# What is Multidimensional Scaling?

Multidimensional Scaling (MDS) is a dimensionality reduction technique that is useful for exploratory data visualization. Some other popular dimensionality reduction techniques include Principle Component Analysis (PCA) and t-Distributed Stochastic Neighbor Embedding (t-SNE).

Given a similarity matrix (e.g. a distance matrix), MDS projects the data points into an N-dimensional space while minimizing the amount of similarity information lost. In the ideal case, the closer the projected points are to one another, the more similar the are while the farther apart they are, the less similar they are. MDS can reveal similarity patterns in your data that were not previously obvious.

# The data 🥜🥗🥑🥐🥝🥖🦐🥘🥕🥘

In this post I’ll be performing MDS on a dataset of the nutritional information for the food emoji and visualizing the result! You can find the dataset on Kaggle here.

First, let’s load in some packages.

library(tidyverse)
library(janitor)
library(knitr)
library(stringi)
library(ggimage)
library(kableExtra)

And for all of these fun inline emojis 🥘🥑🥝🥞…

# install.packages("devtools")
library(emo)

Next, let’s load in the dataset.

# read in the data
janitor::clean_names()  # clean up column names

A quick glimpse of the raw data

glimpse(emoji_raw)
## Observations: 58
## Variables: 35
## $name <chr> "grapes", "melon", "watermelon", "tangerin… ##$ emoji                 <chr> "\U0001f347", "\U0001f348", "\U0001f349", …
## $calories_kcal <dbl> 0.69, 0.28, 0.30, 0.53, 0.29, 0.89, 0.50, … ##$ carbohydrates_g       <dbl> 0.1810, 0.0658, 0.0755, 0.1334, 0.0932, 0.…
## $total_sugar_g <dbl> 0.1548, 0.0569, 0.0620, 0.1058, 0.0250, 0.… ##$ protein_g             <dbl> 0.0072, 0.0111, 0.0061, 0.0081, 0.0110, 0.…
## $total_fat_g <dbl> 0.0016, 0.0010, 0.0015, 0.0031, 0.0030, 0.… ##$ saturated_fat_g       <dbl> 0.00054, 0.00025, 0.00016, 0.00039, 0.0003…
## $monounsaturated_fat_g <dbl> 0.00007, 0.00002, 0.00037, 0.00060, 0.0001… ##$ polyunsaturated_fat_g <dbl> 0.00048, 0.00039, 0.00050, 0.00065, 0.0008…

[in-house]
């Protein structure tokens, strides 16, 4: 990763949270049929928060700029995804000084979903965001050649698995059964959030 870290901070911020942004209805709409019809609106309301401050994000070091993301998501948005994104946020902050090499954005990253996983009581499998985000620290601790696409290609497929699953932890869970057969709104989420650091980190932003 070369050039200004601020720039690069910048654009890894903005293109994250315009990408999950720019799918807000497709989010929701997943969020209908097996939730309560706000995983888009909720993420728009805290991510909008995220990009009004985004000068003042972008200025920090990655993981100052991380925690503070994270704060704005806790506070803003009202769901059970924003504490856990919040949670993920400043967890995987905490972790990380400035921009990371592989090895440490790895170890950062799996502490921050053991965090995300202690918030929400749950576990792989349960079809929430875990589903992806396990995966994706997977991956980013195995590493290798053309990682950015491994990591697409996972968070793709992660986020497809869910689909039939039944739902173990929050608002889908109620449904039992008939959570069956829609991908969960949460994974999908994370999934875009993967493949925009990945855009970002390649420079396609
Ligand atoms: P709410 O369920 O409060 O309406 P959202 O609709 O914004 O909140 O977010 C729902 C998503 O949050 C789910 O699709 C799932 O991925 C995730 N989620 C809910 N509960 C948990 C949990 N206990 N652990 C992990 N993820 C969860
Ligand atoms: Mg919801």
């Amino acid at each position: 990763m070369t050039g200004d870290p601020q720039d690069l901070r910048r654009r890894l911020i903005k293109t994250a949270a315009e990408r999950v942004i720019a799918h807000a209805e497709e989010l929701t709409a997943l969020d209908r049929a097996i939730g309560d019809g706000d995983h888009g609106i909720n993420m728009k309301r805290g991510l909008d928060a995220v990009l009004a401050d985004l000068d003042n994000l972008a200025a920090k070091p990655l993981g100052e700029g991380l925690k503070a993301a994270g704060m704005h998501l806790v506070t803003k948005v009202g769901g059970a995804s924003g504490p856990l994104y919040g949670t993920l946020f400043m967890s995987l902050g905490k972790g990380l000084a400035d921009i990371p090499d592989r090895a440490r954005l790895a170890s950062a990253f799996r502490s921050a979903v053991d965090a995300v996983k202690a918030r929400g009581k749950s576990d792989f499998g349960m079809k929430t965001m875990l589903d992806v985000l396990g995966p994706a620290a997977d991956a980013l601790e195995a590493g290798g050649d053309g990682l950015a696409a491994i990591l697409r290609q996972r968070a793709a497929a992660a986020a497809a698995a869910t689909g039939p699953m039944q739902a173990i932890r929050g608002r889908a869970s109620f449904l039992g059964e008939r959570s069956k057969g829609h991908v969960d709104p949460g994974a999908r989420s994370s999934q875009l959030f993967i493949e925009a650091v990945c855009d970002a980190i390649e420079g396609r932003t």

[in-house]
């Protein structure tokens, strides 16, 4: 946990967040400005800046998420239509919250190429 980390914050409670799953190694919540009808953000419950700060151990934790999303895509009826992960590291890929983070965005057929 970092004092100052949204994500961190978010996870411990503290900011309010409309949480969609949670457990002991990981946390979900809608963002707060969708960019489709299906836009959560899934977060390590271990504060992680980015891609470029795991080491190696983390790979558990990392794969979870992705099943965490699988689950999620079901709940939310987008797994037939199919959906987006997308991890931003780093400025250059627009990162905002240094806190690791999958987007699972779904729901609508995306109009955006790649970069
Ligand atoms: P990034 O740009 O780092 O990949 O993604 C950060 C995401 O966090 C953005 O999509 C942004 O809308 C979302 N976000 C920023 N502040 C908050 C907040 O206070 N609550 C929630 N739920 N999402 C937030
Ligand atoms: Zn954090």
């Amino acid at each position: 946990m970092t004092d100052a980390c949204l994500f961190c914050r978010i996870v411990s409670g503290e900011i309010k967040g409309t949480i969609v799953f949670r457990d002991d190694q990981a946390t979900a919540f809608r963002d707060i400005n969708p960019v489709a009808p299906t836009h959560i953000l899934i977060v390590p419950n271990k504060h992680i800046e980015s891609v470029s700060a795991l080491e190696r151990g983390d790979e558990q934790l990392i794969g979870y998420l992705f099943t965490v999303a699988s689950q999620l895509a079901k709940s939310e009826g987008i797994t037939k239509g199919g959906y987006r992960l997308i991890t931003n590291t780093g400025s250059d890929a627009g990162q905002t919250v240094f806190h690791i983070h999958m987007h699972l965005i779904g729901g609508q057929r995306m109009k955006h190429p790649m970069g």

## $total_fiber_g <dbl> 0.009, 0.009, 0.004, 0.018, 0.028, 0.026, … ##$ cholesterol_mg        <dbl> 0, 0, 0, 0, 0, 0, 0, 0, 0, 0, 0, 0, 0, 0, …
## $vitamin_b6_mg <dbl> 0.00086, 0.00163, 0.00045, 0.00078, 0.0008… ##$ vitamin_a_iu          <dbl> 0.66, 0.00, 5.69, 6.81, 0.22, 0.64, 0.58, …
## $vitamin_b12_ug <dbl> 0e+00, 0e+00, 0e+00, 0e+00, 0e+00, 0e+00, … ##$ vitamin_c_mg          <dbl> 0.032, 0.218, 0.081, 0.267, 0.530, 0.087, …
## $vitamin_d_iu <dbl> 0.00, 0.00, 0.00, 0.00, 0.00, 0.00, 0.00, … ##$ vitamin_e_iu          <dbl> 0.0019, 0.0005, 0.0005, 0.0020, 0.0015, 0.…
## $vitamin_k_ug <dbl> 0.146, 0.025, 0.001, 0.000, 0.000, 0.005, … ##$ thiamin_mg            <dbl> 0.00069, 0.00015, 0.00033, 0.00058, 0.0004…
## $riboflavin_mg <dbl> 0.00070, 0.00031, 0.00021, 0.00036, 0.0002… ##$ niacin_mg             <dbl> 0.00188, 0.00232, 0.00178, 0.00376, 0.0010…
## $folate_ug <dbl> 0.02, 0.08, 0.03, 0.16, 0.11, 0.20, 0.18, … ##$ pantothenic_acid_mg   <dbl> 0.00050, 0.00084, 0.00221, 0.00216, 0.0019…
## $choline_mg <dbl> 0.056, 0.076, 0.041, 0.102, 0.051, 0.098, … ##$ calcium_g             <dbl> 0.10, 0.11, 0.07, 0.37, 0.26, 0.05, 0.13, …
## $copper_mg <dbl> 0.00127, 0.00060, 0.00042, 0.00042, 0.0003… ##$ iron_mg               <dbl> 0.0036, 0.0034, 0.0024, 0.0015, 0.0060, 0.…
## $magnesium_mg <dbl> 0.07, 0.11, 0.10, 0.12, 0.08, 0.27, 0.12, … ##$ manganese_mg          <dbl> 0.00071, 0.00035, 0.00038, 0.00039, 0.0003…
## $phosphorus_g <dbl> 0.20, 0.05, 0.11, 0.20, 0.16, 0.22, 0.08, … ##$ potassium_g           <dbl> 1.91, 1.82, 1.12, 1.66, 1.38, 3.58, 1.09, …
## $selenium_ug <dbl> 0.001, 0.004, 0.004, 0.001, 0.004, 0.010, … ##$ sodium_g              <dbl> 0.02, 0.09, 0.01, 0.02, 0.02, 0.01, 0.01, …
## \$ zinc_mg               <dbl> 0.0007, 0.0007, 0.0010, 0.0007, 0.0006, 0.…

What are the dimensions?

dim(emoji_raw)
## [1] 58 35

Since there are a quite a few nutritional categories in this dataset, I decided to narrow things down a bit based on the U.S. Food & Drug Administration’s recommendations here.

They recommend limiting total fat, cholesterol, and sodium, and getting more of dietary fiber , vitamin A, vitamin C, calcium, and iron. I decided to add total sugar and protein into the mix as well.

Let’s extract the name and emoji information from the original dataset since we’ll need that later on for plotting.

emoji_info <- emoji_raw %>%
select(name, emoji)

Let’s also create a new version of the dataframe with only the nutrients that we are focusing on.

emoji_data <- emoji_raw %>%
select(calcium_g, total_fiber_g, vitamin_a_iu, vitamin_c_mg,
saturated_fat_g, cholesterol_mg, sodium_g, iron_mg,
total_sugar_g, protein_g)

# MDS

Before we can perform MDS, we need to normalize our data so that our sample means are centered at zero and our sample variances are equal to one. This will take care of any issues of some nutrients being in different units than others. We can normalize our dataset using the scale() function.

emoji_scaled <- scale(emoji_data) %>%
as_tibble()

Quick sanity check to make sure everything went as expected:

emoji_scaled %>%
summarize_all(var) %>%
kable() %>%
kable_styling() %>%
scroll_box(width = "100%")
calcium_g total_fiber_g vitamin_a_iu vitamin_c_mg saturated_fat_g cholesterol_mg sodium_g iron_mg total_sugar_g protein_g
1 1 1 1 1 1 1 1 1 1
emoji_scaled %>%